The minimum time duration for a fantasy, urge, or behavior to qualify as a dis- order is 6 months. Recurrent by definition, the paraphilias are generally chronic and lifelong, although the associated fantasies, urges, and behaviors diminish over the life span in some adults. Paraphilic fantasies and urges may vary in fre- quency and intensity over time, often beginning in childhood or adolescence and intensifying in adulthood. Acute episodes may occur and, in some individuals, resolve quickly with treatment. The paraphilic fantasy or behavior may be obli- gatory, or required for arousal, or nonobligatory, where an individual experiences arousal in response to other erotic stimuli as well. It may be nonobligatory in early life but become increasingly obligatory over time or with increased engage- ment with the pattern. Individuals with one paraphilia may be prone to develop others, and multiple paraphilias in one individual appear to occur with high frequency (6,7).

The present diagnostic categorizing system, in which paraphilias are defined according to the specific deviant focus, implies that each paraphilia rep- resents a distinct disease process. Difficulties stemming from this conceptualiz- ation are apparent in the common scenario of multiple paraphilias co-occurring in one individual, where the multiple paraphilia conceptualization suggests that each paraphilic interest in the individual represents a distinct pathological phenomenon. No clear evidence exists for such an assertion and, further, it is more clinically useful to conceptualize the scenario as multiple paraphilic vari- ations reflecting a shared underlying phenomenon. Lehne and Money proposed the term “multiplex paraphilia,” noting variations of paraphilic content expressed over an individual’s life span, but all influenced by a common underlying deficit or etiological process (7,8).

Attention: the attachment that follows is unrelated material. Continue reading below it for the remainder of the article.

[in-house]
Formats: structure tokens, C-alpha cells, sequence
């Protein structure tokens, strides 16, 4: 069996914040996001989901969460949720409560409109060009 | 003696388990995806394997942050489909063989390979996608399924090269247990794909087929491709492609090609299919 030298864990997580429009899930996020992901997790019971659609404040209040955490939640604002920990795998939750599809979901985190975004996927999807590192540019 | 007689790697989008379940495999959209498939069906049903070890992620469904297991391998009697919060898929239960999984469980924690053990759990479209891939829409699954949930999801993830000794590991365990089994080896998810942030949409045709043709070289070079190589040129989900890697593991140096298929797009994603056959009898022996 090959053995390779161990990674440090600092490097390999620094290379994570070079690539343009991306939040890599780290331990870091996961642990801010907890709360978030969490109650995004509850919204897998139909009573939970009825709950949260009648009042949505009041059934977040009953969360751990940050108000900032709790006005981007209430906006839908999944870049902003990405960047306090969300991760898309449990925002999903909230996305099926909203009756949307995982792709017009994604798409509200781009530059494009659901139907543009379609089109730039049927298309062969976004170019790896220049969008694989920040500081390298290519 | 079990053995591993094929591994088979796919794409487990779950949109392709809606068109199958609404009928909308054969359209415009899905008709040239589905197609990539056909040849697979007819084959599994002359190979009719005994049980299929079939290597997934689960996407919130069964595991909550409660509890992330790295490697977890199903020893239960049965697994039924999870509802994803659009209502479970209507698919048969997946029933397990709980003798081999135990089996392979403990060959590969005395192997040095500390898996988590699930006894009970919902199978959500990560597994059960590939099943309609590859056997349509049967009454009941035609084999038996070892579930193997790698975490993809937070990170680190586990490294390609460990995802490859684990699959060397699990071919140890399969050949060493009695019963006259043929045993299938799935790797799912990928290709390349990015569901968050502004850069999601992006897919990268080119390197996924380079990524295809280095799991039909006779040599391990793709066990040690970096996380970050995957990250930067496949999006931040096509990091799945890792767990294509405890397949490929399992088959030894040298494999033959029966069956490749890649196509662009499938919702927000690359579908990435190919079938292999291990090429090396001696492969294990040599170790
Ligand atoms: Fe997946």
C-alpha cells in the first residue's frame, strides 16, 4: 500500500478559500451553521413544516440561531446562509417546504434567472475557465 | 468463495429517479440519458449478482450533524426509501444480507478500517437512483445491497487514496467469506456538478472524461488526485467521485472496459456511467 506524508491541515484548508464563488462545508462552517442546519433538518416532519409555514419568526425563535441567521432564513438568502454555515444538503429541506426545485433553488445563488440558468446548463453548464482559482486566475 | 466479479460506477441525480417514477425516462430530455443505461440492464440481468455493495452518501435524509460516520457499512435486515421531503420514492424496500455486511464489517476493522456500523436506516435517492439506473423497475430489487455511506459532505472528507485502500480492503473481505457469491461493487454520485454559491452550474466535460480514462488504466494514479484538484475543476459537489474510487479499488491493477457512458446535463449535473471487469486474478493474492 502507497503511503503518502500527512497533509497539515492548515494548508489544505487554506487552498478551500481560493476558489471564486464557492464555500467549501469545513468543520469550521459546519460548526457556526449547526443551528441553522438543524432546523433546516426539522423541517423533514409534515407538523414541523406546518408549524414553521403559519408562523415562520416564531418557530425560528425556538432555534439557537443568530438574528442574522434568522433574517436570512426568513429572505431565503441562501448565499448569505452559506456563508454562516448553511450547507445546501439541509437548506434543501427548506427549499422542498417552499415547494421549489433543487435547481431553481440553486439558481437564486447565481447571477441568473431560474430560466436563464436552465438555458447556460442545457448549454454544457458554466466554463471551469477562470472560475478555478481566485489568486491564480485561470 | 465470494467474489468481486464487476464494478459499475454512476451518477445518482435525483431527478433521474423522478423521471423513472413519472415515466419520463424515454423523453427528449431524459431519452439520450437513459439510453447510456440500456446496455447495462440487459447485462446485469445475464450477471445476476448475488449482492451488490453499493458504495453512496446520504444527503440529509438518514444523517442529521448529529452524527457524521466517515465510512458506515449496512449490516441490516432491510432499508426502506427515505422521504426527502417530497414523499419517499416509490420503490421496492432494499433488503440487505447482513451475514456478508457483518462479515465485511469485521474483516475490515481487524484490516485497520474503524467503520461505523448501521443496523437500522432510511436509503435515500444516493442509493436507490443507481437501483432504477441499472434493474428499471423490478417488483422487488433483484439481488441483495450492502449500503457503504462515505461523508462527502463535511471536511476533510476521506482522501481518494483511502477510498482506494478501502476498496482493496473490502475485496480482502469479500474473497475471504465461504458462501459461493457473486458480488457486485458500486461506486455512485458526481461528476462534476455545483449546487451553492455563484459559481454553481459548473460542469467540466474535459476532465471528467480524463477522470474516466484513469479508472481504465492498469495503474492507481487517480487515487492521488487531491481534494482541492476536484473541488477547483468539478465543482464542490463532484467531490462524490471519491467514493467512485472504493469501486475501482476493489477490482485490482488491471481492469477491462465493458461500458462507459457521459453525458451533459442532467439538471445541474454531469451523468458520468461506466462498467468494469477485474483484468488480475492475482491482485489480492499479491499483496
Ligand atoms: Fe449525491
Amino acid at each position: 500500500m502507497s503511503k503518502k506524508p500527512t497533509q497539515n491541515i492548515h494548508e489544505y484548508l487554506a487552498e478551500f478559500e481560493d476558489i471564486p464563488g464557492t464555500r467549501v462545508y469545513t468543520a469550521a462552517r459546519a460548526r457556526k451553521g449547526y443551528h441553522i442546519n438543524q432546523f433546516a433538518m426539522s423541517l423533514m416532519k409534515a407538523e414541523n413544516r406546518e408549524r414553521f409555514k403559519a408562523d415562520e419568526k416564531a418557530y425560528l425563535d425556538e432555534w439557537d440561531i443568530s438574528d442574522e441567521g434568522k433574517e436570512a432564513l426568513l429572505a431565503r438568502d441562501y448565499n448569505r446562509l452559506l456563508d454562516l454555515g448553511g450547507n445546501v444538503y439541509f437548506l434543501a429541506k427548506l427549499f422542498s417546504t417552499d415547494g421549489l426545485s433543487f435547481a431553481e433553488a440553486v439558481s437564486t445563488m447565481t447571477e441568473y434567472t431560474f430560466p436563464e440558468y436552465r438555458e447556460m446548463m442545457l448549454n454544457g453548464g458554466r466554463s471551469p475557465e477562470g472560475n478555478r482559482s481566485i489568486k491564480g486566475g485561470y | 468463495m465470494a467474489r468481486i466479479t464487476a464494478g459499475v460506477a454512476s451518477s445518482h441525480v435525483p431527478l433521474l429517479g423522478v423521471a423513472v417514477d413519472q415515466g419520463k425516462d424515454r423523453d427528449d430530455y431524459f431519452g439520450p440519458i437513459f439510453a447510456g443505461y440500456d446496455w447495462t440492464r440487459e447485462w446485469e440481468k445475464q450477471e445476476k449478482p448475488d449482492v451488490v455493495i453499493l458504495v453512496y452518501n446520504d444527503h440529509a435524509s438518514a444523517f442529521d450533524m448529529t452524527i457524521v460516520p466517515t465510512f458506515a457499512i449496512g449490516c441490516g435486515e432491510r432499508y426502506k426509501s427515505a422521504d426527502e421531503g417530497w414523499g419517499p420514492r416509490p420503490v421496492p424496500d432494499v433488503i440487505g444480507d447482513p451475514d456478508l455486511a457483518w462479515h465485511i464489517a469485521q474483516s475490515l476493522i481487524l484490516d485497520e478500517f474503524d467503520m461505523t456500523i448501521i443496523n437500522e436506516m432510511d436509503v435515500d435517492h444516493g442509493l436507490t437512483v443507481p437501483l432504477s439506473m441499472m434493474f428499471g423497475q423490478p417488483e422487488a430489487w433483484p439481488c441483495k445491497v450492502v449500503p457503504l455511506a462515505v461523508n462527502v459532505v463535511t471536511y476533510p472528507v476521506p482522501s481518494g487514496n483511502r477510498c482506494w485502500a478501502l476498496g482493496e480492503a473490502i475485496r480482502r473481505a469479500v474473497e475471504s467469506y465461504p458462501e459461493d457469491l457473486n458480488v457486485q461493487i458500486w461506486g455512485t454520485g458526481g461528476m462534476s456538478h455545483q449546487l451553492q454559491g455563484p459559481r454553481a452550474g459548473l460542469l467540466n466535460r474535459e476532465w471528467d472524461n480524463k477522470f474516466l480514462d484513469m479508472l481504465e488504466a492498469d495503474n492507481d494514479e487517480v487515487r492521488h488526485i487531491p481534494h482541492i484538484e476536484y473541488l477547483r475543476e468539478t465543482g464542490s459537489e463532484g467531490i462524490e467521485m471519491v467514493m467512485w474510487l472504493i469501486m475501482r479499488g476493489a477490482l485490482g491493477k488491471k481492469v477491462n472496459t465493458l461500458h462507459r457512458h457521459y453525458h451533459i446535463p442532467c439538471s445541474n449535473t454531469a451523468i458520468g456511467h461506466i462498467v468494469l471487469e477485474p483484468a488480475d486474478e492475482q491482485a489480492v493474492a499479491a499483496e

There is little reliable data regarding the prevalence of the paraphilias. As indi- viduals with paraphilias rarely present in mental health or medical facilities, it is assumed that the prevalence in the general population is higher than estimates based on clinical samples. A 1983 review of psychiatric hospital records revealed a 0.08% incidence of fetishism (9). In contrast, a 10-year review of the records from the authors’ specialty clinic showed a 5.4% incidence of fetishism, highlighting the variation in patient samples depending on contextual variables.